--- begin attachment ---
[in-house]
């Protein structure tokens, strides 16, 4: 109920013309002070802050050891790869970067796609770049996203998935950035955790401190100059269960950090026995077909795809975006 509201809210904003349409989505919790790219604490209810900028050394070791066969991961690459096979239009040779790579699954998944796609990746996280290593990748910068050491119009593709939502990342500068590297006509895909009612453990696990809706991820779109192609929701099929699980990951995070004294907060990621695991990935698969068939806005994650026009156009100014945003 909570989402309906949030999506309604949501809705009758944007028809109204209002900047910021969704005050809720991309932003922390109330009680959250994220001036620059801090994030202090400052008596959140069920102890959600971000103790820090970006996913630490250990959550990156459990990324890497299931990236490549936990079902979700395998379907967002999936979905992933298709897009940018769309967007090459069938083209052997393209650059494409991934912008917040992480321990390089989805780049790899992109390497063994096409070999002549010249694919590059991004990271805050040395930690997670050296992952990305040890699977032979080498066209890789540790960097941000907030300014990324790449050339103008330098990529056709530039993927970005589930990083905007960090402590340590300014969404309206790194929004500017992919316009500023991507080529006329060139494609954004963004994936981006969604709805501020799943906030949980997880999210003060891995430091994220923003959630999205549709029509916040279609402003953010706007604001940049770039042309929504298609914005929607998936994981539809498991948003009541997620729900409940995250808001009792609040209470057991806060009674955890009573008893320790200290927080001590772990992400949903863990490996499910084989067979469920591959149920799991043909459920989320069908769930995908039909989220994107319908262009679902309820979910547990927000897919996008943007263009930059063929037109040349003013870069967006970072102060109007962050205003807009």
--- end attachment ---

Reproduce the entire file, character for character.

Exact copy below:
[in-house]
């Protein structure tokens, strides 16, 4: 109920013309002070802050050891790869970067796609770049996203998935950035955790401190100059269960950090026995077909795809975006 509201809210904003349409989505919790790219604490209810900028050394070791066969991961690459096979239009040779790579699954998944796609990746996280290593990748910068050491119009593709939502990342500068590297006509895909009612453990696990809706991820779109192609929701099929699980990951995070004294907060990621695991990935698969068939806005994650026009156009100014945003 909570989402309906949030999506309604949501809705009758944007028809109204209002900047910021969704005050809720991309932003922390109330009680959250994220001036620059801090994030202090400052008596959140069920102890959600971000103790820090970006996913630490250990959550990156459990990324890497299931990236490549936990079902979700395998379907967002999936979905992933298709897009940018769309967007090459069938083209052997393209650059494409991934912008917040992480321990390089989805780049790899992109390497063994096409070999002549010249694919590059991004990271805050040395930690997670050296992952990305040890699977032979080498066209890789540790960097941000907030300014990324790449050339103008330098990529056709530039993927970005589930990083905007960090402590340590300014969404309206790194929004500017992919316009500023991507080529006329060139494609954004963004994936981006969604709805501020799943906030949980997880999210003060891995430091994220923003959630999205549709029509916040279609402003953010706007604001940049770039042309929504298609914005929607998936994981539809498991948003009541997620729900409940995250808001009792609040209470057991806060009674955890009573008893320790200290927080001590772990992400949903863990490996499910084989067979469920591959149920799991043909459920989320069908769930995908039909989220994107319908262009679902309820979910547990927000897919996008943007263009930059063929037109040349003013870069967006970072102060109007962050205003807009």